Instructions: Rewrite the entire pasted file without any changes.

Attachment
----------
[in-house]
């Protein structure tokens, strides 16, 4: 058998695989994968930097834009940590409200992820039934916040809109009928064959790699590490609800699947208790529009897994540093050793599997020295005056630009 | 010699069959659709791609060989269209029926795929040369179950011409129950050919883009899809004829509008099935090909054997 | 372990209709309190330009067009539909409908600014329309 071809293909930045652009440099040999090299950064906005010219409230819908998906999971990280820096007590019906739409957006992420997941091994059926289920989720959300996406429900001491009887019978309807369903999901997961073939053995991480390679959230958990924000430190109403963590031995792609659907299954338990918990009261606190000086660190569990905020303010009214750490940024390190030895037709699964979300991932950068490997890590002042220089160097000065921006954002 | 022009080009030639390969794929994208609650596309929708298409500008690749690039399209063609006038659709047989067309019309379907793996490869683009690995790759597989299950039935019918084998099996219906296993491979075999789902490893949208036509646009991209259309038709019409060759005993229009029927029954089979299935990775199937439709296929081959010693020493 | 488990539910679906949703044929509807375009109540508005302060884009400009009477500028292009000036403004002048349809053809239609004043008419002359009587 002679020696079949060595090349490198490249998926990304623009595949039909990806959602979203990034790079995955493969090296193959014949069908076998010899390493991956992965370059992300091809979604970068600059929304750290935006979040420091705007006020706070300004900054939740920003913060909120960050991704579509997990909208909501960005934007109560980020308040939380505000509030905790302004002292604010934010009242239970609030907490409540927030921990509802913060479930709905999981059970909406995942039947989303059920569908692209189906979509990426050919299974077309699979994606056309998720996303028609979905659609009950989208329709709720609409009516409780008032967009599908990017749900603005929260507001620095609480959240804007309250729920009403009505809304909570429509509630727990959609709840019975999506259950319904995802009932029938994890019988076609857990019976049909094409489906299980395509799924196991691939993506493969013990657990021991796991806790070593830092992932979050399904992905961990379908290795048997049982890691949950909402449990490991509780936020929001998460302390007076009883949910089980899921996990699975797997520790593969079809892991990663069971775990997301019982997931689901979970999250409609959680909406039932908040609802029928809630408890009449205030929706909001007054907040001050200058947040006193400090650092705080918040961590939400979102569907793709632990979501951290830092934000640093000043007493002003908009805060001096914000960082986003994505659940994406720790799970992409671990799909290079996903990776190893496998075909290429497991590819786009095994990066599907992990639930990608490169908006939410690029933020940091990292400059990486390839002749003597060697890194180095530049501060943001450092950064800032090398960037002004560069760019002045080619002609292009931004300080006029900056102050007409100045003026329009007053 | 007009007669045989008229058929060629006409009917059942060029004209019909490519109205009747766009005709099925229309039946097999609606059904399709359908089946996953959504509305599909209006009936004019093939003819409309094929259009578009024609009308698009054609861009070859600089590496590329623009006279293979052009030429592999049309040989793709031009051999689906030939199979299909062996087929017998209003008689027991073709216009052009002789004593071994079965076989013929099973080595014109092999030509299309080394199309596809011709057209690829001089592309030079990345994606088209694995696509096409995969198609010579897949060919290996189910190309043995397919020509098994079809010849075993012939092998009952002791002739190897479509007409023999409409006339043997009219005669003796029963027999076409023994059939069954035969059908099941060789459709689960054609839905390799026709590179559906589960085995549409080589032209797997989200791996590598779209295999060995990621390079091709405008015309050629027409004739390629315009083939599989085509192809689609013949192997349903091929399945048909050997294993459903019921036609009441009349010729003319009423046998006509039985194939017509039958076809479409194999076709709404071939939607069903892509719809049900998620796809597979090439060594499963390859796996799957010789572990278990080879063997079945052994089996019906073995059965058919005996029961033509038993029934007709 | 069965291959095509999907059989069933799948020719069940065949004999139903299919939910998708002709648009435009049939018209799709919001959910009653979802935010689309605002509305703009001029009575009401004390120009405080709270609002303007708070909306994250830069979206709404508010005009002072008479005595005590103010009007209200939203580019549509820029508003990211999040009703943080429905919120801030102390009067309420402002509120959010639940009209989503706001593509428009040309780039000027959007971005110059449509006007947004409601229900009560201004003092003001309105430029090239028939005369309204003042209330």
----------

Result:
[in-house]
């Protein structure tokens, strides 16, 4: 058998695989994968930097834009940590409200992820039934916040809109009928064959790699590490609800699947208790529009897994540093050793599997020295005056630009 | 010699069959659709791609060989269209029926795929040369179950011409129950050919883009899809004829509008099935090909054997 | 372990209709309190330009067009539909409908600014329309 071809293909930045652009440099040999090299950064906005010219409230819908998906999971990280820096007590019906739409957006992420997941091994059926289920989720959300996406429900001491009887019978309807369903999901997961073939053995991480390679959230958990924000430190109403963590031995792609659907299954338990918990009261606190000086660190569990905020303010009214750490940024390190030895037709699964979300991932950068490997890590002042220089160097000065921006954002 | 022009080009030639390969794929994208609650596309929708298409500008690749690039399209063609006038659709047989067309019309379907793996490869683009690995790759597989299950039935019918084998099996219906296993491979075999789902490893949208036509646009991209259309038709019409060759005993229009029927029954089979299935990775199937439709296929081959010693020493 | 488990539910679906949703044929509807375009109540508005302060884009400009009477500028292009000036403004002048349809053809239609004043008419002359009587 002679020696079949060595090349490198490249998926990304623009595949039909990806959602979203990034790079995955493969090296193959014949069908076998010899390493991956992965370059992300091809979604970068600059929304750290935006979040420091705007006020706070300004900054939740920003913060909120960050991704579509997990909208909501960005934007109560980020308040939380505000509030905790302004002292604010934010009242239970609030907490409540927030921990509802913060479930709905999981059970909406995942039947989303059920569908692209189906979509990426050919299974077309699979994606056309998720996303028609979905659609009950989208329709709720609409009516409780008032967009599908990017749900603005929260507001620095609480959240804007309250729920009403009505809304909570429509509630727990959609709840019975999506259950319904995802009932029938994890019988076609857990019976049909094409489906299980395509799924196991691939993506493969013990657990021991796991806790070593830092992932979050399904992905961990379908290795048997049982890691949950909402449990490991509780936020929001998460302390007076009883949910089980899921996990699975797997520790593969079809892991990663069971775990997301019982997931689901979970999250409609959680909406039932908040609802029928809630408890009449205030929706909001007054907040001050200058947040006193400090650092705080918040961590939400979102569907793709632990979501951290830092934000640093000043007493002003908009805060001096914000960082986003994505659940994406720790799970992409671990799909290079996903990776190893496998075909290429497991590819786009095994990066599907992990639930990608490169908006939410690029933020940091990292400059990486390839002749003597060697890194180095530049501060943001450092950064800032090398960037002004560069760019002045080619002609292009931004300080006029900056102050007409100045003026329009007053 | 007009007669045989008229058929060629006409009917059942060029004209019909490519109205009747766009005709099925229309039946097999609606059904399709359908089946996953959504509305599909209006009936004019093939003819409309094929259009578009024609009308698009054609861009070859600089590496590329623009006279293979052009030429592999049309040989793709031009051999689906030939199979299909062996087929017998209003008689027991073709216009052009002789004593071994079965076989013929099973080595014109092999030509299309080394199309596809011709057209690829001089592309030079990345994606088209694995696509096409995969198609010579897949060919290996189910190309043995397919020509098994079809010849075993012939092998009952002791002739190897479509007409023999409409006339043997009219005669003796029963027999076409023994059939069954035969059908099941060789459709689960054609839905390799026709590179559906589960085995549409080589032209797997989200791996590598779209295999060995990621390079091709405008015309050629027409004739390629315009083939599989085509192809689609013949192997349903091929399945048909050997294993459903019921036609009441009349010729003319009423046998006509039985194939017509039958076809479409194999076709709404071939939607069903892509719809049900998620796809597979090439060594499963390859796996799957010789572990278990080879063997079945052994089996019906073995059965058919005996029961033509038993029934007709 | 069965291959095509999907059989069933799948020719069940065949004999139903299919939910998708002709648009435009049939018209799709919001959910009653979802935010689309605002509305703009001029009575009401004390120009405080709270609002303007708070909306994250830069979206709404508010005009002072008479005595005590103010009007209200939203580019549509820029508003990211999040009703943080429905919120801030102390009067309420402002509120959010639940009209989503706001593509428009040309780039000027959007971005110059449509006007947004409601229900009560201004003092003001309105430029090239028939005369309204003042209330």